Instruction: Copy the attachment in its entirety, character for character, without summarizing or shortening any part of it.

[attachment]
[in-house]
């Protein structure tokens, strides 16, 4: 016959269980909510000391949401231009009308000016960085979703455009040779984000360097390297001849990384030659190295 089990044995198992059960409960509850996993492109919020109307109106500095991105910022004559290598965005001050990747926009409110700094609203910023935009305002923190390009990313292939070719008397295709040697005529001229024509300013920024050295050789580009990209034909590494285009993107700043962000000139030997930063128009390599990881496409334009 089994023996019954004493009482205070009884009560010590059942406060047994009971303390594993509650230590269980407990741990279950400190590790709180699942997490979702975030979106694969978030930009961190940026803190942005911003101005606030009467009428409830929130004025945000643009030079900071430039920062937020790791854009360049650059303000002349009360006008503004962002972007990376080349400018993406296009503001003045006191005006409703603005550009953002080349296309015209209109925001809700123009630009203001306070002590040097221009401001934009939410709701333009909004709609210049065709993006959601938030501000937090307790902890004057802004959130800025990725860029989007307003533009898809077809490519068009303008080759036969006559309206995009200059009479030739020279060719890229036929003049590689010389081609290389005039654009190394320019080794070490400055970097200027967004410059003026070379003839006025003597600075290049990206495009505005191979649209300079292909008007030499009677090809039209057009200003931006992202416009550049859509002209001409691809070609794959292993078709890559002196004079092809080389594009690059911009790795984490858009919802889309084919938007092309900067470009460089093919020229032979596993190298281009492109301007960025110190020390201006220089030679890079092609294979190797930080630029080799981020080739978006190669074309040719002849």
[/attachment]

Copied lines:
[in-house]
């Protein structure tokens, strides 16, 4: 016959269980909510000391949401231009009308000016960085979703455009040779984000360097390297001849990384030659190295 089990044995198992059960409960509850996993492109919020109307109106500095991105910022004559290598965005001050990747926009409110700094609203910023935009305002923190390009990313292939070719008397295709040697005529001229024509300013920024050295050789580009990209034909590494285009993107700043962000000139030997930063128009390599990881496409334009 089994023996019954004493009482205070009884009560010590059942406060047994009971303390594993509650230590269980407990741990279950400190590790709180699942997490979702975030979106694969978030930009961190940026803190942005911003101005606030009467009428409830929130004025945000643009030079900071430039920062937020790791854009360049650059303000002349009360006008503004962002972007990376080349400018993406296009503001003045006191005006409703603005550009953002080349296309015209209109925001809700123009630009203001306070002590040097221009401001934009939410709701333009909004709609210049065709993006959601938030501000937090307790902890004057802004959130800025990725860029989007307003533009898809077809490519068009303008080759036969006559309206995009200059009479030739020279060719890229036929003049590689010389081609290389005039654009190394320019080794070490400055970097200027967004410059003026070379003839006025003597600075290049990206495009505005191979649209300079292909008007030499009677090809039209057009200003931006992202416009550049859509002209001409691809070609794959292993078709890559002196004079092809080389594009690059911009790795984490858009919802889309084919938007092309900067470009460089093919020229032979596993190298281009492109301007960025110190020390201006220089030679890079092609294979190797930080630029080799981020080739978006190669074309040719002849």